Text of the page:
Slow the Flow Small Fixes in the Bathroom Can Save Water, Money and Resources

© HydrorightBathrooms are the biggest household water guzzlers—accounting for more than one half of a family’s indoor water use, according to the U.S. Environmental Protection Agency (EPA). All that soaking, showering, flushing and brushing adds up—and harms the environment by draining aquifers and unloading tons of wastewater into sewer or septic systems.

Cutting Water Waste

The first step to saving water in the bathroom is to fix any faucets or fixtures that leak. A leaky toilet that’s constantly “running” can waste 200 gallons of water per day, the EPA notes. In fact toilets, not showers, are a home’s largest water user—flushing away nearly 30% of the water in an average home.

After fixing the leaks, make a simple switch: “One of the easiest things to do is change the aerators on your faucets,” says Scott Frad-enburg, sales manager for Green Depot, which sells green home supplies. An aerating sink faucet costs about $2 and can be installed in minutes. The tiny screw caps add air to the water, slowing the flow without noticeably impacting water pressure.
When considering new fixtures, look for the WaterSense label, an EPA consumer confidence designation that certifies faucets, toilets and showerheads that are 20% more efficient—and equal to or better in quality—than average products.

Mind Your Flushes

Older toilets installed before 1980 likely use from five to seven gallons of water per flush; models from between the ’80s and early ’90s use about three-and-a-half gallons per flush. Newer, more water-efficient standard models use about 1.6 gallons (or less). Other eco-options include dual-flush toilets and compost toilets.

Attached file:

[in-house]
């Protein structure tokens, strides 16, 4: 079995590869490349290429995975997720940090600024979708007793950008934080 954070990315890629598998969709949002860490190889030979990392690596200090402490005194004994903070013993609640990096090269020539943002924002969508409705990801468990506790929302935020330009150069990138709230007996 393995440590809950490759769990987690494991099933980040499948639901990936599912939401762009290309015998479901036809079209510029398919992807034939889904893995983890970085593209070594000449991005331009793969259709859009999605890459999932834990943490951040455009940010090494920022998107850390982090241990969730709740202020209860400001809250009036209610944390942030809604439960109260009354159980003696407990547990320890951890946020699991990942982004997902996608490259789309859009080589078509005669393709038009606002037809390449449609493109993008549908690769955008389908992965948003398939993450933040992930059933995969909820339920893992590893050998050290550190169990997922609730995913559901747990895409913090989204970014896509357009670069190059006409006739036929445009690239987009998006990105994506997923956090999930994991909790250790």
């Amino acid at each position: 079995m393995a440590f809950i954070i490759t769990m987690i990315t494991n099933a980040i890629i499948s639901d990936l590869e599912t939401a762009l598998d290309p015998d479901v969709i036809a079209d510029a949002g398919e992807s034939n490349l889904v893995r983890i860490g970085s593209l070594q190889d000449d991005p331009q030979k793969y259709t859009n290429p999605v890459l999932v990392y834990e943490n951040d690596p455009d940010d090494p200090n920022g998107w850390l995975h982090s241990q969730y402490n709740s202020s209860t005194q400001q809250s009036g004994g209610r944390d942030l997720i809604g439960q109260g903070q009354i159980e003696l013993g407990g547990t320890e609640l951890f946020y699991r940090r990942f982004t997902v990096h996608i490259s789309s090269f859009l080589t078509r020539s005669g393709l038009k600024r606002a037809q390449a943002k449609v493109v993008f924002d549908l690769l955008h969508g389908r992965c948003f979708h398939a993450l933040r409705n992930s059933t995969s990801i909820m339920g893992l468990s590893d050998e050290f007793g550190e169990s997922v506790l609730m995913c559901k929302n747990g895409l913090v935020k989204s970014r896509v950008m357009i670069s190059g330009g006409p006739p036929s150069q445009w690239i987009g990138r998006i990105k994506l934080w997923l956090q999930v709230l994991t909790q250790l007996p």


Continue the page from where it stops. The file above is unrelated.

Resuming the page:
Dual-flush toilets give users a super-low-flow option (about a gallon of water) for urine-only flushes and a second flusher for number twos. They range from $500 to $800 and are available from the companies Kohler and Caroma. But any old toilet can be converted to a dual-flush rather inexpensively using a system such as the HydroRight Drop-In Dual Flush Converter ($24.95; eartheasy.com), which works with all standard flush valves. Once installed, the unit replaces your flusher with a two-way up-or-down button.

Composting toilet systems, which average $1,500 or more, use the least amount of water and biodegrade waste on-site. Some composting toilets use no water and simply let gravity pull waste down to a compost receptacle beneath the house; others use a little water to wash waste into the composting component. The composter evaporates wastewater and mixes in aerobic microbes.

Shower Splashdown

Though some people love the blast of high-pressured water or the oversized “rain” style showerheads that guzzle by the gallon, eco-conscious homeowners will want to minimize the torrential downpour. New federal regulations mandate that showerhead flow rates must remain under 2.5 gallons per minute. Shop around, and you’ll find showerheads that flow at 1.75 gallons per minute or less.

Not sure if you’ve got a low-flow showerhead? Place a bucket under your shower and turn it on. If it takes less than 20 seconds to collect one gallon, you could use a low-flow showerhead. And, says Fradenburg, “The way these showerheads are designed you still feel like you’re getting the [same] pressure.”

Much water is wasted when we wait for our shower to warm up. Consider installing a showerhead with “showerstart” technology from Evolve ($69.95 for a rain shower with pulsating spray). After you turn on the shower, the cold water flows out normally until the water reaches bathing temperatures—95°F—and then it slows to a trickle. You flip a switch or pull a cord to get the full flow going when you step into the shower.

Saving at the Sink

Reuse grey water from hand-washing by replacing the lid of your toilet tank with a sink-lid. Sink Positive (about $100, by Environmental Designworks) sits on top of the toilet tank and draws the cold, pristine water through the faucet for hand-washing. Then, used grey water is drained into the tank for flushing. In this way, hand-washing doesn’t require extra water. Water flows automatically with the fresh water refill cycle after each flush, so you need not touch handles or knobs with dirty hands.

You can also consider a smaller-sized sink. Caroma sells sinks that have smaller capacities. “The bowl size is 2.5 liters and that limits someone filling up a sink with water that they don’t need,” Fradenburg says.

CONTACTS: EPA’s WaterSense Program; Caroma; Envirolet; Green Depot; SinkPositive.

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